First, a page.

Taback has been almost universally praised for his innovative technique of combining die-cut page design with detailed mixed-media collages to create humorous, whimsical, and playful images that enliven his own and others' original works and adaptations. His reinterpretations of traditional songs and poems have received consistently positive reviews, with critics noting his unique and engaging page layout. For example, Helen Rosenberg has lauded There was an Old Lady Who Swallowed a Fly, arguing that, "[a]lthough there are many versions of this perennial favorite, this is one of the funniest and most innovative yet. The funky art and the terrific humor are a winning combination." The revised version of Joseph Had a Little Overcoat has also been enthusiastically received by reviewers. Barbara Kiefer, Chair of the 2000 Caldecott Award Selection Committee, in a statement regarding the choice of Joseph for the committee's prestigious Gold Medal award, commented that "[v]ibrant rich colors, playful details, and skillfully placed die cuts contribute to the book's raucous merriment that takes this Yiddish folk song beyond the simple words." Commentators such as Tim Arnold have argued that Taback's "festive yet controlled" collage illustrations in Joseph help enliven the story with warmth, humor, and humanity. Though Taback's original works have been acclaimed, critics have also noted the significant contribution of his illustrations to the works of other children's authors—particularly his frequent collaboration with Harriet Ziefert. Ziefert's and Taback's When I First Came to this Land has received generally mixed assessments from critics. In his review of When I First Came to this Land, John Peters has observed that, "Taback gives each mishap visual form with simply drawn comic scenes, festooned with cutout photos of flowers, leaves, postage stamps, and other small items." However, other reviewers have claimed that the chaotic relationship between the layout and the text lessens the impact of the narrative.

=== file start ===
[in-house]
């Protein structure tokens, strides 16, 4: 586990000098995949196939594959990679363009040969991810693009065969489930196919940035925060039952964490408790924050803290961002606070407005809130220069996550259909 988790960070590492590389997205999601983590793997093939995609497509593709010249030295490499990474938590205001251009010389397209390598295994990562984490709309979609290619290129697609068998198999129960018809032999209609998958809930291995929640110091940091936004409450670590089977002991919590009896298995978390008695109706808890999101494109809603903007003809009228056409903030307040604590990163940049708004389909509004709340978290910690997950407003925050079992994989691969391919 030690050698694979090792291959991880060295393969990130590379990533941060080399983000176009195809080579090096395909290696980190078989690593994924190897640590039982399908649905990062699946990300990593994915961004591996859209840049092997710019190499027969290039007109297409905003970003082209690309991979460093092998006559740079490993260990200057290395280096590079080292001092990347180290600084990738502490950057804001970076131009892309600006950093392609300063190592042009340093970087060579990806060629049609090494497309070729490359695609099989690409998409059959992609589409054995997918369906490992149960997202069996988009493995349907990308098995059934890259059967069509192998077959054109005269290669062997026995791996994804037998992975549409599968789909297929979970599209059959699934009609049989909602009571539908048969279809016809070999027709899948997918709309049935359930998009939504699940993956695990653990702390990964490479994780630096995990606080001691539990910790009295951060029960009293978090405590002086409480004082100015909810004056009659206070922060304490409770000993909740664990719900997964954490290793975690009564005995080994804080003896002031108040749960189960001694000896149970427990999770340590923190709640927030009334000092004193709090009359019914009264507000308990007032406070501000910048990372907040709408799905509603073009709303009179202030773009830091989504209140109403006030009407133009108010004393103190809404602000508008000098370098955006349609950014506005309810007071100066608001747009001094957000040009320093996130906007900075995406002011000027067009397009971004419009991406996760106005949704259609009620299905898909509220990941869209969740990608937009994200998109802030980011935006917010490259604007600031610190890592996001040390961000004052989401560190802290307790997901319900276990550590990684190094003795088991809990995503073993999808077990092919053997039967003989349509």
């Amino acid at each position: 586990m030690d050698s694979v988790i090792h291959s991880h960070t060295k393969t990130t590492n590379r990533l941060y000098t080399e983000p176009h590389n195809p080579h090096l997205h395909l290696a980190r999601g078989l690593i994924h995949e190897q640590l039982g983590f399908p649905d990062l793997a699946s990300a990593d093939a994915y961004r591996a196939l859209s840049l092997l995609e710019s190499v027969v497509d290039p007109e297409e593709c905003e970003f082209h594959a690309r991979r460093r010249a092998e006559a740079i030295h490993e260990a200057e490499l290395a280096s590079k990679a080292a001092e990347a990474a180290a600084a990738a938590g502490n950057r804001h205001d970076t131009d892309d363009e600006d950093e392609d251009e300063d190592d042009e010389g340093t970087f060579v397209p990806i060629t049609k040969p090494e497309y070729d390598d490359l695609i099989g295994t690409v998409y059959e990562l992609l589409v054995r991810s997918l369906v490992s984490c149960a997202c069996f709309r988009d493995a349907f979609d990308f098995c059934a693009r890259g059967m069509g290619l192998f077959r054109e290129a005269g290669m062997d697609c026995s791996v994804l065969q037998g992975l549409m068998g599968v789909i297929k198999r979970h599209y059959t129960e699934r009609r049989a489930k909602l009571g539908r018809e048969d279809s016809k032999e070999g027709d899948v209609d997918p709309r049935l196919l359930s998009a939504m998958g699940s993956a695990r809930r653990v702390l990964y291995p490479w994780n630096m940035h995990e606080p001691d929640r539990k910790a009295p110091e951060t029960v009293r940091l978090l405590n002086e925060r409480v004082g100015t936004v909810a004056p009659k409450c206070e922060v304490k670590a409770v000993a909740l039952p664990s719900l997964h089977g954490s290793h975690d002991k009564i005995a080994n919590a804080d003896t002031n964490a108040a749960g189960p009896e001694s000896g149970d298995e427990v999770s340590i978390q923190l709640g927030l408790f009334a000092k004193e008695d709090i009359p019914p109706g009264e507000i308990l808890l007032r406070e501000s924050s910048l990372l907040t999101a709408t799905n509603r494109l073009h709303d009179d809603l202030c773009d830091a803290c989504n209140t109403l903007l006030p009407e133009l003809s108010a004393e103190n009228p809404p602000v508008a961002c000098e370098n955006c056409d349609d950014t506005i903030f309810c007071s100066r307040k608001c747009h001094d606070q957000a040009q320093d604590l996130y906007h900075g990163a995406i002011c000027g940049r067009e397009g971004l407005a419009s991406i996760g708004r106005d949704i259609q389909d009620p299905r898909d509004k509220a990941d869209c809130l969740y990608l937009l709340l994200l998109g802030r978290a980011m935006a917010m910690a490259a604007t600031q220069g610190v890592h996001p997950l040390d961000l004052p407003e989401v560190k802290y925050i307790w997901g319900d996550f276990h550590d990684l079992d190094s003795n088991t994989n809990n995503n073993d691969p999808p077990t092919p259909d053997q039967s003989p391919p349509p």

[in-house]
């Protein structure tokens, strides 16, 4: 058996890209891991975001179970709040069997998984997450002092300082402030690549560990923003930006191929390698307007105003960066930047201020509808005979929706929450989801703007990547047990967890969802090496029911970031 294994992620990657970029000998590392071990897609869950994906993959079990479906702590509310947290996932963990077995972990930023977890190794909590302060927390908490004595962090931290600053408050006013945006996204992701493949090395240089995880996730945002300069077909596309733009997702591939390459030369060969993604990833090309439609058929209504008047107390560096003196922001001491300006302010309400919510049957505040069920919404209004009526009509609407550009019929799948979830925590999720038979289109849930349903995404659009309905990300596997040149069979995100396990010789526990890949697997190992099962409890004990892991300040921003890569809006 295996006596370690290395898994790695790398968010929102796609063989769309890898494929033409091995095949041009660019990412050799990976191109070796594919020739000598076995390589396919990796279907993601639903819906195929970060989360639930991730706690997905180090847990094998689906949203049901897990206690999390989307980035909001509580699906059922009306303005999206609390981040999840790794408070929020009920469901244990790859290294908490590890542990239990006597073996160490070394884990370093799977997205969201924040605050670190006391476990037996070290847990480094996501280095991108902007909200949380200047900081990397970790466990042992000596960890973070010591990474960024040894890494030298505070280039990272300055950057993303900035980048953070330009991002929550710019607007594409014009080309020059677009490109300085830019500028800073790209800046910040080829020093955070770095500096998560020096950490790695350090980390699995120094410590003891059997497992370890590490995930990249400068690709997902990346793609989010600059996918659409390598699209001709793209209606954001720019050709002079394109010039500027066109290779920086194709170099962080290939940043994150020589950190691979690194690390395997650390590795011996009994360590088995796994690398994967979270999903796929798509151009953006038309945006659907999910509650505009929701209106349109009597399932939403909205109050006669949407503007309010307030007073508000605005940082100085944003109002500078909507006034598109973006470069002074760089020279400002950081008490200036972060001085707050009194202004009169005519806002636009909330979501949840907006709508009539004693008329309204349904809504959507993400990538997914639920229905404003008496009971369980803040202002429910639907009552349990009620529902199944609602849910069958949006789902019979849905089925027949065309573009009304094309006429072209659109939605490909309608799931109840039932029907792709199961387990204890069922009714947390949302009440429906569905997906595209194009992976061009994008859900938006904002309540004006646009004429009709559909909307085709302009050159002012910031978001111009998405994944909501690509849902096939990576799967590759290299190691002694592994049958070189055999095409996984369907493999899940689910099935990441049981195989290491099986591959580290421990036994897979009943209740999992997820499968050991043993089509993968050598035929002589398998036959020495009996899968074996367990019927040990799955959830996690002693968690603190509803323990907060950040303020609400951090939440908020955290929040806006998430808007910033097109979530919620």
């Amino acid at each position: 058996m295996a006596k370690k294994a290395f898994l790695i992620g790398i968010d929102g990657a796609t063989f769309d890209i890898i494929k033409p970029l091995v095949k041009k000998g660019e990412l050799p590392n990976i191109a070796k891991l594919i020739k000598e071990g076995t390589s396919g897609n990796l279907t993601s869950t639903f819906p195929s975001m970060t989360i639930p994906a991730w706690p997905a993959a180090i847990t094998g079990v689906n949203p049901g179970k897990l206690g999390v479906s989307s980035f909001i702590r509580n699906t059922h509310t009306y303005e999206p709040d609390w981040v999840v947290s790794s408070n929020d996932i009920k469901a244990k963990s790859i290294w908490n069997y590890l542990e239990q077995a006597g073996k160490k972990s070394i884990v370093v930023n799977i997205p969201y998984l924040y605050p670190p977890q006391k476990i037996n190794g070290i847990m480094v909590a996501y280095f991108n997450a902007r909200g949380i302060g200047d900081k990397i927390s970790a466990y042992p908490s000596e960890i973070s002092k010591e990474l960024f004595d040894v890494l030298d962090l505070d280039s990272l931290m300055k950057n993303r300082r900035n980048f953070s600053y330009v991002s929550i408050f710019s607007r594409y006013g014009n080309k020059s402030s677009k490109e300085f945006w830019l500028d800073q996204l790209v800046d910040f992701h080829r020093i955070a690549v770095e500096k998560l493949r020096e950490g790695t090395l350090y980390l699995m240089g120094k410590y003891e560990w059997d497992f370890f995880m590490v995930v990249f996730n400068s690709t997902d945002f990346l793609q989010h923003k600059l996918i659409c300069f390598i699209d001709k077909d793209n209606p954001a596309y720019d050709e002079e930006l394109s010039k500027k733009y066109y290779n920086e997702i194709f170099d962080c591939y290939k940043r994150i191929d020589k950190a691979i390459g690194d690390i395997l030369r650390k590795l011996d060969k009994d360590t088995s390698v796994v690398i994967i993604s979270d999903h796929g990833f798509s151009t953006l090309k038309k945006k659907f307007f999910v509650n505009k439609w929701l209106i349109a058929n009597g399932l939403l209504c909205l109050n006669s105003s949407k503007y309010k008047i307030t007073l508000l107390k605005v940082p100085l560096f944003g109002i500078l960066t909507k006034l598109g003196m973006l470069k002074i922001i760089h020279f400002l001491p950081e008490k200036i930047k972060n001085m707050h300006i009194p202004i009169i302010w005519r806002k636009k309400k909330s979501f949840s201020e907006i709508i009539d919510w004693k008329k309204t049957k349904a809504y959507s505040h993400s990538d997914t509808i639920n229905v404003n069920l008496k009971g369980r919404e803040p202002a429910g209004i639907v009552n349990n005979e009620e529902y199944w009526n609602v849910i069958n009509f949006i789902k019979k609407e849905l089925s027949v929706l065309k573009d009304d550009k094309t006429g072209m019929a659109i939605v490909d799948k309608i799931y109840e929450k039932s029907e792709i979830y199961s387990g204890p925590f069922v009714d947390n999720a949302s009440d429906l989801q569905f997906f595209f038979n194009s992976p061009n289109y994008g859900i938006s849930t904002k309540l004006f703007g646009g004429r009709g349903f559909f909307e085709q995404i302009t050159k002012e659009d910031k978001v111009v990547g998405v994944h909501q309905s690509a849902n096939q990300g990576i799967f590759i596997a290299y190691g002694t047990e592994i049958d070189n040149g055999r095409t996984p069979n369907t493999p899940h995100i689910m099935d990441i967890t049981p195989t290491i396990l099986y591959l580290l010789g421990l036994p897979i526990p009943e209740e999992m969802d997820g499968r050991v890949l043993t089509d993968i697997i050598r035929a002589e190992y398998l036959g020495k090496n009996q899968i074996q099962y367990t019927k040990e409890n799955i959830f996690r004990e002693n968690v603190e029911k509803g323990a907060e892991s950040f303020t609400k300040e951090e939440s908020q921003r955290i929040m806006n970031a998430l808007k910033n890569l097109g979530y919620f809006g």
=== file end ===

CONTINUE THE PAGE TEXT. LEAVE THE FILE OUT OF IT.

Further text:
Please Share that Peanut!: A Preposterous Pageant in Fourteen Acts Concerned with the Exquisite Joys and Extraordinary Adventures of Young Ladies and Gentlemen Engaged in the Pleasurable Practice of Sharing (1965) was designated one of the ten best illustrated books of 1967 by the New York Times. Taback was awarded the certificate of excellence from Parenting magazine, a Parents' Choice Gold award, and the American Library Association Notable award, as well as a 1998 Caldecott Honor Book award, for There was an Old Lady Who Swallowed a Fly. Old Lady was also one of ten titles to appear on the New York Times annual best illustrated books list. He also received the 2000 Caldecott Gold Medal for the revised edition of Joseph Had a Little Overcoat.


Please Share that Peanut!: A Preposterous Pageant in Fourteen Acts Concerned with the Exquisite Joys and Extraordinary Adventures of Young Ladies and Gentlemen Engaged in the Pleasurable Practice of Sharing [illustrator] (picture book) 1965

Jabberwocky and Other Frabjous Nonsense [illustrator] (picture book) 1967

Too Much Noise [illustrator] (picture book) 1967

The Amazing Maze [illustrator] (picture book) 1970

There's Motion Everywhere [illustrator] (picture book) 1970

Euphonia and the Flood [illustrator] (picture book) 1976

Joseph Had a Little Overcoat (picture book) 1977; revised with new illustrations, 1999

Laughing Together: Giggles and Grins from around the World [illustrator] (picture book) 1977; reissued as Laughing Together: Giggles and Grins from around the Globe, 1992